It was not long before I was tried again as it respected my hope and comfort in the Lord, though not in the least with my former melancholy. I sank into many misgivings respecting the salvation of my soul, and could not at such times keep off the fear of death, it seemed so near, and I so unfit. One night I thought the Lord was gone for ever, and I fell into great distress, and continued to sink so low, that again several of my friends began to fear lest the work on my heart might not be genuine. But just as I was retiring to bed, the Lord came with these words - "Thou, O God, didst send a plentiful rain, whereby thou didst confirm thine inheritance when it was weary" [Psalm 9]. This brought a healing power not only to my mind, but to my weary body also; I wanted no sleep, but found the sweet presence of the Lord afforded all the rest I needed, and I sang his praises for his marvellous deliverance. At another time, while bemoaning myself under many fearful apprehensions of danger, these words were attended with such glory and power to my soul, as to remove all fear and torment - "O Naphtali, satisfied with favour, and full with the blessing of the Lord " [Dent. xxxiii. 23.] What shall I say to these things? I can only say, "This is the Lord's doing, and it is marvellous in our eyes."

After the period above mentioned, it pleased God to restore me to health and prosperity; and by his various dealings with me he caused me to know more and more that the Lord rules in heaven above and on the earth beneath. But yet I perceive that so powerful is the corrupt body of sin within, that nothing but repeated furnace-work can keep us in a low place with "our mouth in the dust," solely and entirely dependent on the Lord Jesus Christ.

Another trial was now become needful, and the Lord gave me intimations of its approach. His mercies are new every morning, and his faithfulness never fails in the time of extremity. These words- followed me for six months, sometimes comforting me, and sometimes filling me with great fear - "I will shew thee how great things thou must suffer for my Name's sake " [from Acts ix. 16]. The trial was very severe, and followed the warning in about three months. I seemed quite broken down in despondency; and not to name the nature of it, let it suffice that nothing but the Word of God could reach my case. I have been in agony and prayer for two hours and a half, and could not let the Lord go without a blessing, and I must say that though I was continually sinking in spirit, he as often lifted me up and set my feet upon the rock. I think I had more establishing, views of God's love and mercy to me in Christ Jesus in this affliction, than I ever knew before. His word was most precious to me, and though from home, and having no means of hearing the outward preaching of it, yet these sharp exercises kept my soul alive to God, for I could not abide without his sweet presence comforting me.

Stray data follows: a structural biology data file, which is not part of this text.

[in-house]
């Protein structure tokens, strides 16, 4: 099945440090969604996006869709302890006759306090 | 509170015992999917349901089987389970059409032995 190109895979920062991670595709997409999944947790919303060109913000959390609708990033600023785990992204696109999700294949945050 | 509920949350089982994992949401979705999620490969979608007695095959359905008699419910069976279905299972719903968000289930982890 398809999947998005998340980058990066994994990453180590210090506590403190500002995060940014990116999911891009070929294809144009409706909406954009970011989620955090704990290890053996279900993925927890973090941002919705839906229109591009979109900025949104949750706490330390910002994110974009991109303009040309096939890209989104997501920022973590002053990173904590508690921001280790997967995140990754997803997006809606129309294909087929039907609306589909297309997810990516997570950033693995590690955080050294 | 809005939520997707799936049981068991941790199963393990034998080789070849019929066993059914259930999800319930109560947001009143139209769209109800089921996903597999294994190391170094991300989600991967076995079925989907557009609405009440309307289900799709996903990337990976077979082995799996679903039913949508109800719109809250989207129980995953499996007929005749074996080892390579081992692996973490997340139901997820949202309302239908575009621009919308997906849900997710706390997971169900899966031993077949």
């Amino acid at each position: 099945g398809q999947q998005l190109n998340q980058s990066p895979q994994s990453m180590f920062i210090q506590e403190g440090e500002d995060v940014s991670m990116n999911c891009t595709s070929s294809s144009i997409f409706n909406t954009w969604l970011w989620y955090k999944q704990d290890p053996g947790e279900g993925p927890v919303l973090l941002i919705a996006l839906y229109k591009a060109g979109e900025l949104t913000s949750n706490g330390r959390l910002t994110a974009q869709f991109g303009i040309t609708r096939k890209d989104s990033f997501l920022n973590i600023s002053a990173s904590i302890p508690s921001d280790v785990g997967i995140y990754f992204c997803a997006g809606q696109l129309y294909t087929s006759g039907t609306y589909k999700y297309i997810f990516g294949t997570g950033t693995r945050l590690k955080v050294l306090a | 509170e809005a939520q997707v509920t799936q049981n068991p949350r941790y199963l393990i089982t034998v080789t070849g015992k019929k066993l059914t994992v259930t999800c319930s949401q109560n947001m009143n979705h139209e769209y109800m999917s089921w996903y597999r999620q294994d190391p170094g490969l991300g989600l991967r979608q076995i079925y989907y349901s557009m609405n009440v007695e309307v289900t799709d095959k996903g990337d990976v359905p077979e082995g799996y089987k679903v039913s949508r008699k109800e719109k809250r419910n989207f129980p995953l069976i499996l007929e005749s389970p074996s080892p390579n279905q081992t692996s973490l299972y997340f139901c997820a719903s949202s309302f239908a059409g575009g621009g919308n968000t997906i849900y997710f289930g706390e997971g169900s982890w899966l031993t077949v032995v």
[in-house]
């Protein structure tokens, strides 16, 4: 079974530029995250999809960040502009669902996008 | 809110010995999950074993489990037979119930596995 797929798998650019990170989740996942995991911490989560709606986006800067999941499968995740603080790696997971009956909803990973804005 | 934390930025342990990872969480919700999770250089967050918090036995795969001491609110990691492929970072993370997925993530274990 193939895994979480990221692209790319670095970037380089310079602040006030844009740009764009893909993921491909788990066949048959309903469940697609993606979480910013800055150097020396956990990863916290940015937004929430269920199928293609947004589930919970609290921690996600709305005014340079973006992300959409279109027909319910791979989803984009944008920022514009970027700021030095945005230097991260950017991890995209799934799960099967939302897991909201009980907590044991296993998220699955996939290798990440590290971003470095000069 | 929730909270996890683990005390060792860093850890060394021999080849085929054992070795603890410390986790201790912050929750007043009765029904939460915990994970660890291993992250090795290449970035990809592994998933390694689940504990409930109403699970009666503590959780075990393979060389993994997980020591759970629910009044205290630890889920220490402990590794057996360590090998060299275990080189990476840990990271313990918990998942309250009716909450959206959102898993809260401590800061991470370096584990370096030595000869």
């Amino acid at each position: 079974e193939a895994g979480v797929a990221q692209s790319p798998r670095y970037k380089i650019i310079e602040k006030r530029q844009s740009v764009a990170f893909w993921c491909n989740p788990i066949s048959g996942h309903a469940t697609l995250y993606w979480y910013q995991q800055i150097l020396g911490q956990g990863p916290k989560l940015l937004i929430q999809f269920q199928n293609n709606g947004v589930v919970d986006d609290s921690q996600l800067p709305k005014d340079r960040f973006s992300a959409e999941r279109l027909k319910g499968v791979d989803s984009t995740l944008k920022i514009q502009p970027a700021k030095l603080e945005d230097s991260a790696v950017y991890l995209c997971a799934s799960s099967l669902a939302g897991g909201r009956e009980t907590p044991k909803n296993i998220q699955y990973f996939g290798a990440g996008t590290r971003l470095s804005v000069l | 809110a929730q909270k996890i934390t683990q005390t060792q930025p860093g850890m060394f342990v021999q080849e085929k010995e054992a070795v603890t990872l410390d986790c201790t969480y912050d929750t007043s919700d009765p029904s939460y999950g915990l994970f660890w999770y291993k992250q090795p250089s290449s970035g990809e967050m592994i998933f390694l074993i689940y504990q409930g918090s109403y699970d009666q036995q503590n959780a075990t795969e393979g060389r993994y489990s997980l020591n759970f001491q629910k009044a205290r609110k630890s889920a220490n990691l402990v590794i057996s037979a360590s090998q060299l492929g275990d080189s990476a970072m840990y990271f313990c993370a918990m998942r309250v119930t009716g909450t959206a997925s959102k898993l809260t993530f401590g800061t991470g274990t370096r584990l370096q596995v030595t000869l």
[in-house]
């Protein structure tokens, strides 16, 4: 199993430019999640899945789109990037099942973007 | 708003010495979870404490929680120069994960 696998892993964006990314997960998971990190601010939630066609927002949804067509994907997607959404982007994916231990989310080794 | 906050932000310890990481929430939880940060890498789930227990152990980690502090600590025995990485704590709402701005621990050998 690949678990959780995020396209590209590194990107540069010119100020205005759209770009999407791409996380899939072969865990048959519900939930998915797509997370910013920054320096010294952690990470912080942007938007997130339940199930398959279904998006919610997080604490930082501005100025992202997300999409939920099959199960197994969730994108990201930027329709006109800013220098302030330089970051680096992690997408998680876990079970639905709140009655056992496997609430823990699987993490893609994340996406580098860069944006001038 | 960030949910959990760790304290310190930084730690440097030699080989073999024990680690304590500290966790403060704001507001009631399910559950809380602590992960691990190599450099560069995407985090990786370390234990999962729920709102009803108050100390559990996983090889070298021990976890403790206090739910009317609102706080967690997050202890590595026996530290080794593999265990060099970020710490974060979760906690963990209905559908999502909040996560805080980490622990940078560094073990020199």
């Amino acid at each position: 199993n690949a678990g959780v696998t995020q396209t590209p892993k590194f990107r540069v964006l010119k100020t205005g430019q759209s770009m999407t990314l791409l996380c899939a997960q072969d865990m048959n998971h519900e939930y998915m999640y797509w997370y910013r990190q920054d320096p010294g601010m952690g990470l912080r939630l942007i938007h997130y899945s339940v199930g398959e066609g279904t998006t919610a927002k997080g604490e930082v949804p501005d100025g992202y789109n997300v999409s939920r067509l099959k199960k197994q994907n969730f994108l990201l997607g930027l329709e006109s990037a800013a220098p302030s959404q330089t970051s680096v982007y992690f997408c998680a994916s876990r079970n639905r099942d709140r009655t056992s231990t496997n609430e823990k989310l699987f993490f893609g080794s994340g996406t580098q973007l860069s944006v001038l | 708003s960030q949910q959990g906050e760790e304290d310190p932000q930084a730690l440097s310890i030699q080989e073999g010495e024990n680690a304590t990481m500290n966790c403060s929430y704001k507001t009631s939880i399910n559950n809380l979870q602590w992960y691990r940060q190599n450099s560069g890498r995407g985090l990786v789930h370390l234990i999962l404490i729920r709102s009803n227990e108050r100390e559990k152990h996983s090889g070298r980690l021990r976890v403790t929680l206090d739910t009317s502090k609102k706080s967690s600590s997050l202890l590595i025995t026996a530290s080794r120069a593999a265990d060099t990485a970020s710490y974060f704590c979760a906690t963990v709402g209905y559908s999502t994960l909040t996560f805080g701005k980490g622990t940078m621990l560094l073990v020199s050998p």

During this affliction I was often residing at the seats of my employers, or travelling with them, and sometimes with all my endeavours I could not so hide the conflicts of my mind, but that they perceived something was the matter. I earnestly entreated the Lord to give me wisdom and discretion, and power to fulfil my engagements with them, in which I was sometimes all the day travelling with several families, and obliged to attend to them all at once. I have often stolen a few moments to pray and cry for help and mercy, and I have had the sweetest tokens of the Lord's favour that can be known. Once under an oak I poured out my heart to the Lord, entreating his pity, praying in the anguish of my soul, and I never before felt anything so tenderly and gently spoken to my heart, as these words were at that time (the manner of it was so tender) - I am touched with the feeling of all thine infirmities, and I know how to succour. However enthusiastic this may appear to some, yet I know this was real communion with God; it was, as the apostle expresses it "having our conversation in heaven." The Lord was graciously pleased often to renew his love-tokens in this time of my extremity, and my soul was filled with love, patience, resignation, and self-abasement.

I gave satisfaction to my employers, and in due time returned home; and then I saw that the Lord had many lessons to teach me; especially not to be entangled by the spirit of the world in my business; also self-abasement, and a conscious feeling of my perilous, yea, lost condition by nature, as well as the rich remedy which he has provided in Christ Jesus.

This humbling dispensation left a deep impression on my heart of God's terrible majesty. I have been made to perceive something of his holiness, and also to feel the exceeding sinfulness of sin, and by the means of all this spiritual teaching my proud heart has been brought down, so that I have been made to understand that the lowest place is the best and safest, and that it is better to have it said to me, "Friend, come up higher," than " Give this man place," and to be obliged with shame to take the lowest room. " Better is it to be of an humble spirit with the lowly than to divide the spoil with the proud." These last must be speechless " when the King comes in to see the guests;" the former must and will sing the high praises of God, Father, Son, and Holy Spirit, for so wonderful a redemption of such abject sinners.